An empirical estimate of the generation time of mouse lemurs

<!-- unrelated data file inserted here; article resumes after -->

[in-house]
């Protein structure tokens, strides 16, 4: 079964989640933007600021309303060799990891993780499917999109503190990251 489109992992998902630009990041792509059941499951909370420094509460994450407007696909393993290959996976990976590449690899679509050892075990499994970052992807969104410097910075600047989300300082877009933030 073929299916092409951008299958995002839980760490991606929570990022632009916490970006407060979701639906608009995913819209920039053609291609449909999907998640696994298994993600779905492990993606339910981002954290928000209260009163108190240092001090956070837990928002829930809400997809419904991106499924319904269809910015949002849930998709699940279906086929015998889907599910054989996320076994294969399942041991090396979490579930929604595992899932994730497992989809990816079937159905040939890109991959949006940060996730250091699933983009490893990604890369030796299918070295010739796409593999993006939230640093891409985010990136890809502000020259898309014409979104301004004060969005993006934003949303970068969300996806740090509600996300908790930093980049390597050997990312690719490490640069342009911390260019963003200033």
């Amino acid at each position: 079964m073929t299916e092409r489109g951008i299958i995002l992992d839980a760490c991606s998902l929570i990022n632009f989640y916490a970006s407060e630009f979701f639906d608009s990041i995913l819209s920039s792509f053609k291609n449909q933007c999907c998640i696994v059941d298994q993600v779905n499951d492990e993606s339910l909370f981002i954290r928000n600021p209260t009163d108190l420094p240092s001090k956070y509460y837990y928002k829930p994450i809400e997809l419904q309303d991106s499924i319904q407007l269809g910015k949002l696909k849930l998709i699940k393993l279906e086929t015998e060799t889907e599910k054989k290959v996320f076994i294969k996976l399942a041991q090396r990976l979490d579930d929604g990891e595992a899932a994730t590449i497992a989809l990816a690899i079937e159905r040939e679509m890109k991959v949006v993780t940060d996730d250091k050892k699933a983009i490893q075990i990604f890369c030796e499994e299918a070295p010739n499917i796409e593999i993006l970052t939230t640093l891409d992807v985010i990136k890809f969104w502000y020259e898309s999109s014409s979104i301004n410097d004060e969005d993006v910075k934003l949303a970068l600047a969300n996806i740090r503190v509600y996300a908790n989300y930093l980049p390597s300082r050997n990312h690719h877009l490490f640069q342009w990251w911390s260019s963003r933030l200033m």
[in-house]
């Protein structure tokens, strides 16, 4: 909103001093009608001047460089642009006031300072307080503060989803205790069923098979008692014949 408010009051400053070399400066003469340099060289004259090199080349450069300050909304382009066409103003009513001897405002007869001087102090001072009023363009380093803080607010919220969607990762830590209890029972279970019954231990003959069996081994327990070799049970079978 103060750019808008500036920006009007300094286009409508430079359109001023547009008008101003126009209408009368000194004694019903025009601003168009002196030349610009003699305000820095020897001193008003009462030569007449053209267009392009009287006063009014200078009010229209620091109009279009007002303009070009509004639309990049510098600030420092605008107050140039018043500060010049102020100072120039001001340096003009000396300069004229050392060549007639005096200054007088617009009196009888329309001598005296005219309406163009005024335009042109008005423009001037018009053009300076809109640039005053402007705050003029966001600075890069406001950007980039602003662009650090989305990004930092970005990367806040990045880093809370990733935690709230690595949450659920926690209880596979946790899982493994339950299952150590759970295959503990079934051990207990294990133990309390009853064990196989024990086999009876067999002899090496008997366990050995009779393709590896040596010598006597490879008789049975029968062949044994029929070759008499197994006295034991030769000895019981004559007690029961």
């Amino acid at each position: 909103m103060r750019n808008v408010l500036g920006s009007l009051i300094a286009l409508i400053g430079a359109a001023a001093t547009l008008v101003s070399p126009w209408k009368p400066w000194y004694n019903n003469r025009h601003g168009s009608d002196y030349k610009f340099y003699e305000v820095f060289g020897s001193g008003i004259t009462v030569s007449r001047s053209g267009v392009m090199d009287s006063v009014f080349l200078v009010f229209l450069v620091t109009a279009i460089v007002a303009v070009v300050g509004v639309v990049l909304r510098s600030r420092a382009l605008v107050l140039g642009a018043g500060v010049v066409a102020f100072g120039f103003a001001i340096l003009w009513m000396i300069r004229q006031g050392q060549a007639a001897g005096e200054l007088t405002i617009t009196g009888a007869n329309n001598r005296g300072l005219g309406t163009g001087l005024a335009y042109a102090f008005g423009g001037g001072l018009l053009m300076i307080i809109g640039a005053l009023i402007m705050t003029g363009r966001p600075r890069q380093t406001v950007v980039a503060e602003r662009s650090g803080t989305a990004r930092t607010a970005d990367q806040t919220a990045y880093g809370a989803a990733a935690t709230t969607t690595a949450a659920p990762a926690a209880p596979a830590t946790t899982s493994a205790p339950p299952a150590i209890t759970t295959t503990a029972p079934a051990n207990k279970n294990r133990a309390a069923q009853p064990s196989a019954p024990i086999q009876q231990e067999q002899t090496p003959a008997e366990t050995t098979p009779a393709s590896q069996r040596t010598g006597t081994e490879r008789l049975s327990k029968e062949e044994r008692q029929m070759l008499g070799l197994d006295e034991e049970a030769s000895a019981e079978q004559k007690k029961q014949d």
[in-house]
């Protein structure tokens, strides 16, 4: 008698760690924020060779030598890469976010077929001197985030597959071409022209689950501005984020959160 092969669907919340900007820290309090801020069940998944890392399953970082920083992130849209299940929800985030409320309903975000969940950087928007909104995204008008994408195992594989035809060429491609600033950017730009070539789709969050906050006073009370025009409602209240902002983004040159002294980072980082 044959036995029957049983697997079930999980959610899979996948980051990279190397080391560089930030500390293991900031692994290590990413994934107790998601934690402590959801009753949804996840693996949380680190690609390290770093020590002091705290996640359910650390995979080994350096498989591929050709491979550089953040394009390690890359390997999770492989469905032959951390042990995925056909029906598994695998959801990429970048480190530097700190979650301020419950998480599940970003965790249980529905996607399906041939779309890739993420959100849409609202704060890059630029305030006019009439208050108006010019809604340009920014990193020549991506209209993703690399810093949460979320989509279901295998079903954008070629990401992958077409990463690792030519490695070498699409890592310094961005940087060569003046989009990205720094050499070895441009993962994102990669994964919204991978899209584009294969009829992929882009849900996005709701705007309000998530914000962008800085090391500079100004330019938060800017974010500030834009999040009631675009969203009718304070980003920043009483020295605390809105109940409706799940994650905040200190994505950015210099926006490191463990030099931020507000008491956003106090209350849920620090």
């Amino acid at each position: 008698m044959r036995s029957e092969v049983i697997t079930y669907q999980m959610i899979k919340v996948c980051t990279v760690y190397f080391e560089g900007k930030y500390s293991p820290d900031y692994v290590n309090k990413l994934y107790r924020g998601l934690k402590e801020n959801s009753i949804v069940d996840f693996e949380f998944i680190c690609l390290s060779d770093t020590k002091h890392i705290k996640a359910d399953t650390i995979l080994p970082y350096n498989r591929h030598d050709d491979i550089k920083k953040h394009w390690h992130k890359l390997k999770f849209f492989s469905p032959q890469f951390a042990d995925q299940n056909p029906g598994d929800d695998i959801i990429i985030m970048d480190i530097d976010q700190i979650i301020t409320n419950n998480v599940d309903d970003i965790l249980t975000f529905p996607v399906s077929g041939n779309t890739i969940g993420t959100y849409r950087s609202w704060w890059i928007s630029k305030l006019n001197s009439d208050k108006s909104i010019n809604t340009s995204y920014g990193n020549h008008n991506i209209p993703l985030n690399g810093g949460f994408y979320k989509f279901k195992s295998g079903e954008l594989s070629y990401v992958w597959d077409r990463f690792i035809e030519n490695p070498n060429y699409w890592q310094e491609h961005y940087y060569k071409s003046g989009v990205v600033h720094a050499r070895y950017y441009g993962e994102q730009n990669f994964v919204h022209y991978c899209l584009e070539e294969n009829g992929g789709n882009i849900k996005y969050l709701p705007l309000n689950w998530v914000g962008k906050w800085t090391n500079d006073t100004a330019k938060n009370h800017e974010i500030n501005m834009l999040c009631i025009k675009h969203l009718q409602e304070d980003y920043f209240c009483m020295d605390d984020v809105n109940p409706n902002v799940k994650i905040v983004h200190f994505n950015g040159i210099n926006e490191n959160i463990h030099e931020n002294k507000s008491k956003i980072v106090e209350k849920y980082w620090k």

The generation time of organisms drives the rate of change in populations and across evolutionary times. In long-lived species, generation time should also account for overlapping generations, and the average age of parents has been proposed as a best approximation under these conditions. This study uses this definition to estimate the generation time of a widely studied small primate, Microcebus murinus, based on parentage data generated for a free-living population over a 6-year period in northwestern Madagascar. The average age of parents was calculated separately for mothers and fathers of three different offspring cohorts that differed in the degree of demographic uncertainty. In addition, adult survival rates were calculated for males and females based on long-term capture data from the same population to estimate the possible upper limits of generation time. Adult survival was low with only 44% of adult females and 38% of adult males being recaptured at the beginning of their second breeding season. The average age of mothers was 1.56-1.91 years, pointing toward a 2-year female generation time due to the high proportion of 1-year old mothers in all three cohorts. Female generation time estimates were fairly stable across the three offspring cohorts. In contrast, the average age of fathers differed by more than 1 year from the first to the third offspring cohort (1.71-2.83 years) pointing toward a 3-year generation time, but also suggesting a higher degree of demographic uncertainty in the early years of the study. For future modeling purposes, we, therefore, propose to use the average, 2.5 years, of male and female values as new estimate for the generation time of mouse lemurs.